Very humbling.

13 01 2012

I got quite the shout out over on Too Long; Didn’t Listen’s Episode 10. I was flattered that they pegged a massive chunk of their time to discussing a topic spurned from my blog; one that I have been thinking about before and after writing that article. Now I’m thinking even more about it.

Criticism is good and a potentially valuable contribution both to the community and to the genre itself: criticism can sow the seeds that improve the games we love. My intention was never to say “Criticism is dumb.”

Syp and Dodge interpret me correctly. I would like us all to take a step back and consider why we play these games at all. If you hate it, that’s your business; by why focus on that singular factor? Is there anything you like about it at all? There must be. Consider talking about that.

Here was an interesting comment from that podcast that I really want to muse on; somebody tried to debunk Syp with the following (likely paraphrased) statement:

“Don’t listen to him, because – in the past – he’s played games and now he doesn’t play them anymore.”

Okay, so, that also applies to you, Mister Un-sourced Criticizer. That is,  unless of course, you still fire up Oregon Trail each week to leave another tomb stone somewhere. Seriously. How many games have you played over the course of your entire gaming career that you no longer make time for? In my case, a metric crap ton. What is it about World of Warcraft that has mutated the entire view of MMO players on video games as a whole? People do go back to play World of Warcraft because they enjoy it; that they try and leave other games does not rule those games inferior. Blizzard makes great games with a lot of playability, but that doesn’t mean you should rule out all other games forever. Diversify your portfolio.

I still regret not having tried EVE when it launched from time to time (as now I definitely don’t have the time) but I got down with STO, Champions, LOTRO, WAR, Rift, and several other titles. Each of them did somethings I liked; things I’d really like to see persist through the genre.

  • STO did 3D action space combat (at least, early game) very well.
  • Champions allowed full customization of avatar appearance and a solid division between appearance and gear.
  • LOTRO has some great (if drawn out) story writing. (Drawn out is actually appropriate for Tolkien.)
  • WAR had some tight early game PVP and castles were great.
  • Rift’s dynamic regional events were hip; the entire game was bent around facilitating spur-the-moment multiplayer and it works splendidly.

I want to see all of these things together in a new game. Maybe EVE 2 will still be a player-driven-content sandbox that incorporates some of these things. (Maybe it already does.) Am I going to not play games that do not incorporate these things?

Yes. I am going to play games that don’t quite meet these requirements.

Why? Because, I’m only an arm-chair game designer. I’m a software guy that went into research after seeing that I don’t have what it takes to build games. I don’t want to sleep under my desk, face the high turnover and high stress, and deal with the poisoning that comes from years of players constantly criticizing everything I do for them. You may not have enjoyed WAR; I didn’t after a month. But how invested those Mythic guys were was obvious. And get this: they were definitely sleeping under their desks. Away from their families and friends, often through holidays. Dead-lines on MMO deliveries are often unreasonable as the task is monstrous, and so 18+ hour days are not at all unusual.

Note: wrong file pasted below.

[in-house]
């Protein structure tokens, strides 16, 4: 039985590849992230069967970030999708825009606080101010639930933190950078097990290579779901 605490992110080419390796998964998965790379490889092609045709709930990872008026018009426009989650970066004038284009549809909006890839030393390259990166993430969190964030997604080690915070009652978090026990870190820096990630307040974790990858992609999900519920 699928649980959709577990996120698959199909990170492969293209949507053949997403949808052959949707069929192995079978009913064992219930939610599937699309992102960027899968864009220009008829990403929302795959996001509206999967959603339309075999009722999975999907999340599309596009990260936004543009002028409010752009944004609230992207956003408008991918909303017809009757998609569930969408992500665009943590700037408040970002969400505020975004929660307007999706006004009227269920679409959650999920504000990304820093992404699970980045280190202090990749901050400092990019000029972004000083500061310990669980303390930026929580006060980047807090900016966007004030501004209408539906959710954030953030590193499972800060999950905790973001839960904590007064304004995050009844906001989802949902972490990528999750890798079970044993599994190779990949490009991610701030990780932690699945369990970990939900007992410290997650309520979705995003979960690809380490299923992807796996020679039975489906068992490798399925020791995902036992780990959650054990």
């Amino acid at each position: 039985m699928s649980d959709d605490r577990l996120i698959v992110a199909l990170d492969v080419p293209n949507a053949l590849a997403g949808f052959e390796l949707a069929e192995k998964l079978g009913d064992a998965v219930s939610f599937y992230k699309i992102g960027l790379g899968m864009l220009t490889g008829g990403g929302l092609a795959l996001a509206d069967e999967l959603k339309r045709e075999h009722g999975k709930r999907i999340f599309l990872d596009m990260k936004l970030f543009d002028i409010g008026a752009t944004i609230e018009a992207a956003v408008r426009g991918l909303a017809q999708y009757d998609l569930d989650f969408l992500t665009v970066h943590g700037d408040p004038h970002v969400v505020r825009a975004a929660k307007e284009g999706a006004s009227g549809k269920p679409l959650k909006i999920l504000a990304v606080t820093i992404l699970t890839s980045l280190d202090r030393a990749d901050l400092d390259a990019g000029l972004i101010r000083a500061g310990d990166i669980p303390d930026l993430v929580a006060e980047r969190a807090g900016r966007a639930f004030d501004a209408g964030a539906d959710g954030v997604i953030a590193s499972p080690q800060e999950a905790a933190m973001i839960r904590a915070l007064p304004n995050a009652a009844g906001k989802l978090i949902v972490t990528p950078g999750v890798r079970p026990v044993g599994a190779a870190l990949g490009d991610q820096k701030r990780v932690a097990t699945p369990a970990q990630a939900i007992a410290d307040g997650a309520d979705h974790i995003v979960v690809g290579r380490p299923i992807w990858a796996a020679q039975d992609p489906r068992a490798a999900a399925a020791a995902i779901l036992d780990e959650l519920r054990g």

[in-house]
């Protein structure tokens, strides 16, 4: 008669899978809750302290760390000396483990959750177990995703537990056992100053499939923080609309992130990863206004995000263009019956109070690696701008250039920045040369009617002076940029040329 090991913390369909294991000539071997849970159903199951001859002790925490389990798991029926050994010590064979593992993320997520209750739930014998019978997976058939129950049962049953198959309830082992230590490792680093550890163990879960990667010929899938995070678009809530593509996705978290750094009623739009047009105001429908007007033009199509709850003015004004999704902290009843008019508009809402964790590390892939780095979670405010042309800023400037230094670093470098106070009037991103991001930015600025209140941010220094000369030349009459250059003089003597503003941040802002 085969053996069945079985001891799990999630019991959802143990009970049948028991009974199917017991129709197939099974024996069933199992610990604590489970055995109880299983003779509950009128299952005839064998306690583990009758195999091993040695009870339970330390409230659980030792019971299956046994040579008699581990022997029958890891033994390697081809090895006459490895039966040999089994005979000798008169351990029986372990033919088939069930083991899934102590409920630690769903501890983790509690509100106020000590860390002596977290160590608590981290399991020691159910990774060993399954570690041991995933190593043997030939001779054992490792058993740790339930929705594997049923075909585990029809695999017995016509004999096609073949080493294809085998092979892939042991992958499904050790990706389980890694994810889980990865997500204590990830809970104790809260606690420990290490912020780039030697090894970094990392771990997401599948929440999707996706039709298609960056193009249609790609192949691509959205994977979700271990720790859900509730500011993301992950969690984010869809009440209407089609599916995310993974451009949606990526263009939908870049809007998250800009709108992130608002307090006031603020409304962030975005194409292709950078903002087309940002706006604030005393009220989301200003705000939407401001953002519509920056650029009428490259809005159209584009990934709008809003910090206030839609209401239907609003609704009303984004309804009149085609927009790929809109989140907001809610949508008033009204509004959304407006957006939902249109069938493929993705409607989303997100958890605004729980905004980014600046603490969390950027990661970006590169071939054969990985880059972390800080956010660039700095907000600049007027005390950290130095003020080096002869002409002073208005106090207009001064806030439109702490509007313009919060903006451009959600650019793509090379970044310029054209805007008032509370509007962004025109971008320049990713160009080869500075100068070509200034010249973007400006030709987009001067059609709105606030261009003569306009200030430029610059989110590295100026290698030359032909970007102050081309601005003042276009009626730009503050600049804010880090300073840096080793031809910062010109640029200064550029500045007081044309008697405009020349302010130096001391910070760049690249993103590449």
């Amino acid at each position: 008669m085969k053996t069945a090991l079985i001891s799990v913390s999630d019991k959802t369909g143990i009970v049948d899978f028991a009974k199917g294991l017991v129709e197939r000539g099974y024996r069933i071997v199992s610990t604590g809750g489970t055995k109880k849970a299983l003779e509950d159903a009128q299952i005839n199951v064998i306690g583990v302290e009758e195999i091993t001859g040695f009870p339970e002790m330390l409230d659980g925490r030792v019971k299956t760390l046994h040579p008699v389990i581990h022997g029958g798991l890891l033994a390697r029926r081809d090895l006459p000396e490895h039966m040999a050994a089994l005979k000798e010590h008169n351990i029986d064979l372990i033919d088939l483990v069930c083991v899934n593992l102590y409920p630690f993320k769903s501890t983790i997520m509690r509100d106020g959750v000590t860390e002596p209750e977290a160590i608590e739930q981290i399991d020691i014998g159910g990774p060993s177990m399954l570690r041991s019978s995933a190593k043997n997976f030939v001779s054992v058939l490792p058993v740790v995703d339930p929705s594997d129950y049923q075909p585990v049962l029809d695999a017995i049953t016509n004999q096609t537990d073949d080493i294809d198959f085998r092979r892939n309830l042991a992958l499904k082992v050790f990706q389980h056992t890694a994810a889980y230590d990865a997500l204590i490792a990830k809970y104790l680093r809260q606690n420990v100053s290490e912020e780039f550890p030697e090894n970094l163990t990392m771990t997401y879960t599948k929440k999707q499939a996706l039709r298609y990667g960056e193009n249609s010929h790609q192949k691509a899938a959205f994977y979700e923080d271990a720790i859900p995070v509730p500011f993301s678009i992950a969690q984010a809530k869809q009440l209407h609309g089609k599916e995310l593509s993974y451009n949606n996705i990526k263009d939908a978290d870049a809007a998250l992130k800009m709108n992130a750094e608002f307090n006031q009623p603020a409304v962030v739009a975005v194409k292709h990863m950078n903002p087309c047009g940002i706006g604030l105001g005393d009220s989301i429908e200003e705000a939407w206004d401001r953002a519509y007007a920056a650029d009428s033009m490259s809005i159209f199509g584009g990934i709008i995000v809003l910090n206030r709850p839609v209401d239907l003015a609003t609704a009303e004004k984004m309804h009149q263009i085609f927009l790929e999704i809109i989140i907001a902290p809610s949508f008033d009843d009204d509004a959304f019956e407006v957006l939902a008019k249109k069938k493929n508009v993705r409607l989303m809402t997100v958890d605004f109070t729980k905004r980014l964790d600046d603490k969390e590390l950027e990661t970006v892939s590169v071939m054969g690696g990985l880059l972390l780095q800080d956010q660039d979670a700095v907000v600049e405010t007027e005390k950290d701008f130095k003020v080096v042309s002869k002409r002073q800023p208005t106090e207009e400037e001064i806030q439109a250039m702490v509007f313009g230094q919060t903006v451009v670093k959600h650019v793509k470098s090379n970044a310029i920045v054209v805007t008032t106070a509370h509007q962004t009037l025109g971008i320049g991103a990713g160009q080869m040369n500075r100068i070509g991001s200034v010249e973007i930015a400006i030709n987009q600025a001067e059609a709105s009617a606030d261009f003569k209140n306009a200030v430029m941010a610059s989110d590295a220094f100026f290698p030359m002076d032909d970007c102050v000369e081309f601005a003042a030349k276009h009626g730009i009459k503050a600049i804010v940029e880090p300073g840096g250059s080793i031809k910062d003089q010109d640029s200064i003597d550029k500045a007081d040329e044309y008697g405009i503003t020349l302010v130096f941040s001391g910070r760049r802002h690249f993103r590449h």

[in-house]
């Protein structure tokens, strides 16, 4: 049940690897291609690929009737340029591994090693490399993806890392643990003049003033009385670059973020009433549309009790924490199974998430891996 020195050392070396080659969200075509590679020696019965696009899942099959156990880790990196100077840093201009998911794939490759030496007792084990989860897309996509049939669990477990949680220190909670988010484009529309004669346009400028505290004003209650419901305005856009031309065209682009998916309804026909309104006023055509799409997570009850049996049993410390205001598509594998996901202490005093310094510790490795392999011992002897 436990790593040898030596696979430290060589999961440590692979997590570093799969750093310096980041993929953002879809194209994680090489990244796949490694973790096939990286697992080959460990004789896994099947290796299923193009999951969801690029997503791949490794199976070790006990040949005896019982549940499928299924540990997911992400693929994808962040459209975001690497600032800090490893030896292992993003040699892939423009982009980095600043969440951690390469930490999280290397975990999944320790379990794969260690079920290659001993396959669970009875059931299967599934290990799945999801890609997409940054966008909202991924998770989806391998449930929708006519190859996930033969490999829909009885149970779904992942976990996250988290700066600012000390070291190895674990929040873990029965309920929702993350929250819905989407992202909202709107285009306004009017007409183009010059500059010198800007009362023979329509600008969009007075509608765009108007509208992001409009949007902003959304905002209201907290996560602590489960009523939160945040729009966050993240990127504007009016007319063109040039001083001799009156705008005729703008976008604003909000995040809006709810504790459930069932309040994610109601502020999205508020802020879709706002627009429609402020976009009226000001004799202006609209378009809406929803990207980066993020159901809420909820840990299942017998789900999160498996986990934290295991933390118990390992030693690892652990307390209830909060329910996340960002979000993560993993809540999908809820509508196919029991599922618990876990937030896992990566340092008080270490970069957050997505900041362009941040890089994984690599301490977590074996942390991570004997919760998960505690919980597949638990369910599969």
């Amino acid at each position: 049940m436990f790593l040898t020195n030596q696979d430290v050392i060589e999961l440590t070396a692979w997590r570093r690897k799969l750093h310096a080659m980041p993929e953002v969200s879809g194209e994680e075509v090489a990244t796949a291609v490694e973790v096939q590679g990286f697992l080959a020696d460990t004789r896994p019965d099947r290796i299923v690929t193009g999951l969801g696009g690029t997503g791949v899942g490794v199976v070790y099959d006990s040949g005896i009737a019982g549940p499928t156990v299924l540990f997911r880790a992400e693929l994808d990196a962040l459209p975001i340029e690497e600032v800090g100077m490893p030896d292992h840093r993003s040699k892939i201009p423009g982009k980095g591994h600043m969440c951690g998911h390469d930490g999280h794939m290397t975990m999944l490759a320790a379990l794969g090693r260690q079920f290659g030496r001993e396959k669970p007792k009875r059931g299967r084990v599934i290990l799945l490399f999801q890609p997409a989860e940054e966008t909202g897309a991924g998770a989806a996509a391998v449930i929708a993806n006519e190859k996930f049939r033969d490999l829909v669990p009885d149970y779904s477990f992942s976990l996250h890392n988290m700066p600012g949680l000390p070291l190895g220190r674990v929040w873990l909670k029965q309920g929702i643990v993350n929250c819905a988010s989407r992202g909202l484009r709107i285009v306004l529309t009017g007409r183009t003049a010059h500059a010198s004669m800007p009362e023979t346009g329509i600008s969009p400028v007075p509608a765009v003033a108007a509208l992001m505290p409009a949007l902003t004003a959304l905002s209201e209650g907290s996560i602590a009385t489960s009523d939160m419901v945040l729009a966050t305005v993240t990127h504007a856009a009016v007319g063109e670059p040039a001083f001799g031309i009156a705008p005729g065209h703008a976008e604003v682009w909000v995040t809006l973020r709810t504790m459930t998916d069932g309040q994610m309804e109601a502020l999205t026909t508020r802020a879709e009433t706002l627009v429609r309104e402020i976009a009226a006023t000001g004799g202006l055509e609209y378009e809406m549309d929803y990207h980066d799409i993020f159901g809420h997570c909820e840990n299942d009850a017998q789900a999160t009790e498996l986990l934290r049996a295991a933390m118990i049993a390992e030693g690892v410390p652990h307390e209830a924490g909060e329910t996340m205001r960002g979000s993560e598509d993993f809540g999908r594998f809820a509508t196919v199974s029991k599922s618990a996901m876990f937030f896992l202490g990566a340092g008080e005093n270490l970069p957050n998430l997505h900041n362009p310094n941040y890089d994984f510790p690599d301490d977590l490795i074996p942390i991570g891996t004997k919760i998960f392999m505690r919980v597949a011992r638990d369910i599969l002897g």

So, I’m not a game designer or a game programmer. While I can be picky, I can’t be that picky. Not everything in Star Wars: The Old Republic is the way I’d want it to be, but I still play it. Because parts of it are just great and I’m willing to forgive. Frankly I’m grateful that those guys slept under their desks to bring me this monster of a game. I know how massive it must be, how hard it must be to maintain and repair, and I’m thankful they do that. So thankful, in fact, that I will continue to pay them my sub, despite the fact that the game is imperfect.

Haters gonna hate.




2 responses

16 01 2012
Mikkel I.

So, heeding my own calls for putting data on the table, in my previous comment, I took the opportunity to keep track of sentiment, while doing my usual MMO blog-crawl. I counted among the opinion blogs you have listed, and what they have to say about SWTOR, since that was the subject shared by the most blogs. About 2/3 (11) were predominately (8) or only positive (3), Only 1 could be called hostile, really. 2 were critical in tone, but had a balanced discussion. The remaining ones didn’t mention SWTOR at all.
Where are all the haters you write about and to?

On another note: since when was research a 9-5 profession? 🙂

/Mikkel I.
Fact-checker to the blogosphere since 2012.

16 01 2012

I won’t be calling anybody out here. Suffice it to say I read more blogs than are linked on my site.

Research became 9-5 when I learned a few things about it.
– I get my best work done from 10am to 2pm, working through lunch.
– The rest of my work day is meetings, development and testing.
– Seldom do I take my work home with me anymore; making time for other things is what keeps me going.

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